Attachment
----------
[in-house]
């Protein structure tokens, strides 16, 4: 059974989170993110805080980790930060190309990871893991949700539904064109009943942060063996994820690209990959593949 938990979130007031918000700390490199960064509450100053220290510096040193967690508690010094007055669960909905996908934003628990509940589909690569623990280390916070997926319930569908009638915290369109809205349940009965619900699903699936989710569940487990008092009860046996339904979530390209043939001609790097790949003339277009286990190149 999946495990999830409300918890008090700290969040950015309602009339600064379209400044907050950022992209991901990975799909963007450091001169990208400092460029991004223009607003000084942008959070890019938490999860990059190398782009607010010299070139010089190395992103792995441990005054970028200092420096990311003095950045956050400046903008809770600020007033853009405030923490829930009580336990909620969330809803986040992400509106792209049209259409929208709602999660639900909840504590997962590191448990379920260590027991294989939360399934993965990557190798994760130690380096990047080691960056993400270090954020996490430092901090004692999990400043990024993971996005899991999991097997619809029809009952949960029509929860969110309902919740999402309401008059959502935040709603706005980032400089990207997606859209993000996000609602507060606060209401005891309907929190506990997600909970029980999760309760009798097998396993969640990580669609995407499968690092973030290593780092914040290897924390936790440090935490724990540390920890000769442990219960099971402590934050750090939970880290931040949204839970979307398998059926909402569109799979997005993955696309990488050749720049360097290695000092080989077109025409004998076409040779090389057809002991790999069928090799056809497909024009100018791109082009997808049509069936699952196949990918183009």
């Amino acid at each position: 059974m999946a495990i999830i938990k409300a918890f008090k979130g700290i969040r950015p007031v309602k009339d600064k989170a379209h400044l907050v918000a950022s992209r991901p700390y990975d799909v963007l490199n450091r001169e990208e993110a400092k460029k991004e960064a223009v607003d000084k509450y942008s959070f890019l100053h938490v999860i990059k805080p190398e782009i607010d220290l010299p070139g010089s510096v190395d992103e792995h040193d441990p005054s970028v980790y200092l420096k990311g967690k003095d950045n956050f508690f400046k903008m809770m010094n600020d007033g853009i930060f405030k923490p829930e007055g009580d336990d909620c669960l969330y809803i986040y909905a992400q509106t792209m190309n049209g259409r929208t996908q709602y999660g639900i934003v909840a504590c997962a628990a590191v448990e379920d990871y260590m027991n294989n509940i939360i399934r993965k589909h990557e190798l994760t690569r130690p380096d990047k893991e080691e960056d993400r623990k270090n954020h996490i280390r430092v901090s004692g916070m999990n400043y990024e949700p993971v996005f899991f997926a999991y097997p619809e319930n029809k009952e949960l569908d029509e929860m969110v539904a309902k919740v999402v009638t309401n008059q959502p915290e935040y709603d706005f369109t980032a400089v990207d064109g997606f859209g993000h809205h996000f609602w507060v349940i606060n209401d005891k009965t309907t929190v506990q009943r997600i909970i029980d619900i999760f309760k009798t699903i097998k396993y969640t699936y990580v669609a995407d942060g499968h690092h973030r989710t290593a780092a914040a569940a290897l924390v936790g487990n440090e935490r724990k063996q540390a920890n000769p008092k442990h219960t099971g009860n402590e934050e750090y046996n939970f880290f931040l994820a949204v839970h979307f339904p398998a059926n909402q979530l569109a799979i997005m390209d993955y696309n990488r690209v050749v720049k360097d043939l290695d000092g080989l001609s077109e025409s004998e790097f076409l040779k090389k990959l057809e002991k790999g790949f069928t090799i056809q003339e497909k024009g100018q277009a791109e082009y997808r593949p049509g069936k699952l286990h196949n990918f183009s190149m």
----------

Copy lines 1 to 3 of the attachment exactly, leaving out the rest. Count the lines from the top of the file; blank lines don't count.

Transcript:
[in-house]
């Protein structure tokens, strides 16, 4: 059974989170993110805080980790930060190309990871893991949700539904064109009943942060063996994820690209990959593949 938990979130007031918000700390490199960064509450100053220290510096040193967690508690010094007055669960909905996908934003628990509940589909690569623990280390916070997926319930569908009638915290369109809205349940009965619900699903699936989710569940487990008092009860046996339904979530390209043939001609790097790949003339277009286990190149 999946495990999830409300918890008090700290969040950015309602009339600064379209400044907050950022992209991901990975799909963007450091001169990208400092460029991004223009607003000084942008959070890019938490999860990059190398782009607010010299070139010089190395992103792995441990005054970028200092420096990311003095950045956050400046903008809770600020007033853009405030923490829930009580336990909620969330809803986040992400509106792209049209259409929208709602999660639900909840504590997962590191448990379920260590027991294989939360399934993965990557190798994760130690380096990047080691960056993400270090954020996490430092901090004692999990400043990024993971996005899991999991097997619809029809009952949960029509929860969110309902919740999402309401008059959502935040709603706005980032400089990207997606859209993000996000609602507060606060209401005891309907929190506990997600909970029980999760309760009798097998396993969640990580669609995407499968690092973030290593780092914040290897924390936790440090935490724990540390920890000769442990219960099971402590934050750090939970880290931040949204839970979307398998059926909402569109799979997005993955696309990488050749720049360097290695000092080989077109025409004998076409040779090389057809002991790999069928090799056809497909024009100018791109082009997808049509069936699952196949990918183009």
């Amino acid at each position: 059974m999946a495990i999830i938990k409300a918890f008090k979130g700290i969040r950015p007031v309602k009339d600064k989170a379209h400044l907050v918000a950022s992209r991901p700390y990975d799909v963007l490199n450091r001169e990208e993110a400092k460029k991004e960064a223009v607003d000084k509450y942008s959070f890019l100053h938490v999860i990059k805080p190398e782009i607010d220290l010299p070139g010089s510096v190395d992103e792995h040193d441990p005054s970028v980790y200092l420096k990311g967690k003095d950045n956050f508690f400046k903008m809770m010094n600020d007033g853009i930060f405030k923490p829930e007055g009580d336990d909620c669960l969330y809803i986040y909905a992400q509106t792209m190309n049209g259409r929208t996908q709602y999660g639900i934003v909840a504590c997962a628990a590191v448990e379920d990871y260590m027991n294989n509940i939360i399934r993965k589909h990557e190798l994760t690569r130690p380096d990047k893991e080691e960056d993400r623990k270090n954020h996490i280390r430092v901090s004692g916070m999990n400043y990024e949700p993971v996005f899991f997926a999991y097997p619809e319930n029809k009952e949960l569908d029509e929860m969110v539904a309902k919740v999402v009638t309401n008059q959502p915290e935040y709603d706005f369109t980032a400089v990207d064109g997606f859209g993000h809205h996000f609602w507060v349940i606060n209401d005891k009965t309907t929190v506990q009943r997600i909970i029980d619900i999760f309760k009798t699903i097998k396993y969640t699936y990580v669609a995407d942060g499968h690092h973030r989710t290593a780092a914040a569940a290897l924390v936790g487990n440090e935490r724990k063996q540390a920890n000769p008092k442990h219960t099971g009860n402590e934050e750090y046996n939970f880290f931040l994820a949204v839970h979307f339904p398998a059926n909402q979530l569109a799979i997005m390209d993955y696309n990488r690209v050749v720049k360097d043939l290695d000092g080989l001609s077109e025409s004998e790097f076409l040779k090389k990959l057809e002991k790999g790949f069928t090799i056809q003339e497909k024009g100018q277009a791109e082009y997808r593949p049509g069936k699952l286990h196949n990918f183009s190149m």